By Kurt Keena | When the topic of affordable housing comes up we often hear the term “Section 8” as a type of affordable housing. It can be bandied about in a generic way, like Post-It notes, Band-Aids, or Vise-Grips are used to describe categories of common items. If you don’t work in the affordable housing area this Section 8 thing may seem cryptic and confusing. I’ll try to break it down, having developed over my years in the field a simple way to explain what I do to friends and family members.
The name Section 8 comes from the section of the federal housing statutes that created the program. It is a form of housing subsidy paid by the Department of Housing and Urban Development to help make rents affordable to low-income households.
Along with the mortgage interest deduction, public housing and low-income housing tax credits, the subsidy we call Section 8 is one of the major housing subsidy programs the federal government administers.
In essence, this is how Section 8 works: Eligible households pay 30 percent of their adjusted gross income towards the cost of the rent and utilities and the Section 8 voucher pays the remainder. There are limits on the amount of income a household can earn and still be eligible for the subsidy, as well as on the amount of rent that can be charged.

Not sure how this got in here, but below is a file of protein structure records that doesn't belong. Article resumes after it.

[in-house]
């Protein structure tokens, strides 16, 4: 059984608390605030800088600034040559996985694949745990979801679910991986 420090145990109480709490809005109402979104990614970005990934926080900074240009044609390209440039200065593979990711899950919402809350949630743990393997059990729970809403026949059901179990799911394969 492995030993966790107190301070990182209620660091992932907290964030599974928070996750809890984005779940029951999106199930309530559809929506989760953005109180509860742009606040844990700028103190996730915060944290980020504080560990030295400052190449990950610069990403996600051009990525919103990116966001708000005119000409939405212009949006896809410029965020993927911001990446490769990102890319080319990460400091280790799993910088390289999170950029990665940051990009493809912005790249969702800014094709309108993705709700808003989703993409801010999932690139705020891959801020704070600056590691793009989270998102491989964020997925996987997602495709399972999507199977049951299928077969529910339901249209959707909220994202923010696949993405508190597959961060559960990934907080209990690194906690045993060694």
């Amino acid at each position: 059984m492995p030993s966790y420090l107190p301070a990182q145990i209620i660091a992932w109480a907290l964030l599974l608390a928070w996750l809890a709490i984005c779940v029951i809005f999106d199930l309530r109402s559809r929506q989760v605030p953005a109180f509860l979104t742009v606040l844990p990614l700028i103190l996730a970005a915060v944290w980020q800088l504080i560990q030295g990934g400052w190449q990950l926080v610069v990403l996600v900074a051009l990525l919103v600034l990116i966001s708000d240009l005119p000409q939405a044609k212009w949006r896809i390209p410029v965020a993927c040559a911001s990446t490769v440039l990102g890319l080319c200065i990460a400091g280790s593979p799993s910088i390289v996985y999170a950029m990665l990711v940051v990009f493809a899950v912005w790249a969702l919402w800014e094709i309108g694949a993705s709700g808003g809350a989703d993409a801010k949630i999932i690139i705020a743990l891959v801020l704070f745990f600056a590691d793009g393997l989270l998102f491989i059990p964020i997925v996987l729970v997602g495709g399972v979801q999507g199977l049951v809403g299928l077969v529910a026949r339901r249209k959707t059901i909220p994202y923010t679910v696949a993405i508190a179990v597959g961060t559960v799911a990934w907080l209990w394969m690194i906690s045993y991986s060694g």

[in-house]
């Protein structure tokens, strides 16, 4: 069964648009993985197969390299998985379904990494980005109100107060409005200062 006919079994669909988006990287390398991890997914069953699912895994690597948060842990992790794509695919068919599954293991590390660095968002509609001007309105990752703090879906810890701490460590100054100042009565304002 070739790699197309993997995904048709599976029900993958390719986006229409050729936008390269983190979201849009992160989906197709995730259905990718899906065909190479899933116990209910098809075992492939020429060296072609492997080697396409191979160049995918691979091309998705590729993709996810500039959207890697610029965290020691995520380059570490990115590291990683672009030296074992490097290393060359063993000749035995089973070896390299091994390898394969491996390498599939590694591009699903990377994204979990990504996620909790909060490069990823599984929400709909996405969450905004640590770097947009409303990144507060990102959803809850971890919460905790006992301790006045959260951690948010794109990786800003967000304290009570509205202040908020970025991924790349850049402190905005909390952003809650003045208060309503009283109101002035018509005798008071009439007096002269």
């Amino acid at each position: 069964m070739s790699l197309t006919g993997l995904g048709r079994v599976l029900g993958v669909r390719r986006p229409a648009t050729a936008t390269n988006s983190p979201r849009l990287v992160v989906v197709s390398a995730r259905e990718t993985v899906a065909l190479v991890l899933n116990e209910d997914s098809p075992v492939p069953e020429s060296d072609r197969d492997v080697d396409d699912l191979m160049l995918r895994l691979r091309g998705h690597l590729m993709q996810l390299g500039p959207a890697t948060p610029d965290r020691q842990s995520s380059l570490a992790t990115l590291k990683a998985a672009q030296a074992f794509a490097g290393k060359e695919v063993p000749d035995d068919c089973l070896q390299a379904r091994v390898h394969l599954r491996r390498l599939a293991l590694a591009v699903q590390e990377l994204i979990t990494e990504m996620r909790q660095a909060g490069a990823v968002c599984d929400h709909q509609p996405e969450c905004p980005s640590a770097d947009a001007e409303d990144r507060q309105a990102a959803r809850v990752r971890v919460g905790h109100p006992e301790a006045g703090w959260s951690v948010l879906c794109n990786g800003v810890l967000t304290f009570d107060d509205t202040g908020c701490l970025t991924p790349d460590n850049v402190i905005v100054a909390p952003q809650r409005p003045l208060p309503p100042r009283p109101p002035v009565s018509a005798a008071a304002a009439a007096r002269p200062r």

As the amount of household income increases, the amount of the Section 8 subsidy goes down and vice versa. There is an excruciating amount of rules, regulations, verifications and procedures to ensure that all of a household’s income is accounted for and that the correct amount of subsidy is paid out.
There are two main types of Section 8 assistance: project based vouchers and housing choice vouchers. Both do the same thing but in a slightly different way.
Project based vouchers are tied to a particular unit within a particular property and the subsidy stays with the unit and property. The subsidy is available to any qualifying household that occupies that unit. When the household moves out of that unit they no longer get the subsidy. Project based Section 8 vouchers are used a lot in housing for seniors and the disabled as well as supportive housing for special populations.
Housing choice vouchers (HCV) are issued to households and can be used at any property where the owner has agreed to accept them. The voucher is “portable” and remains with the household as long as the household remains eligible for the subsidy. It can be used throughout the country wherever there is an entity that administers the Section 8 program. This “portability” provides maximum choice in housing location and for that reason a HCV is a highly coveted form of assistance. Because the number of HCVs is limited, the wait to be issued one is often many years.
For example, last year the Metropolitan Council’s Housing and Redevelopment Authority opened up its housing choice voucher waiting list for the first time in eight years, and received 36,000 applications for 2,000 spots.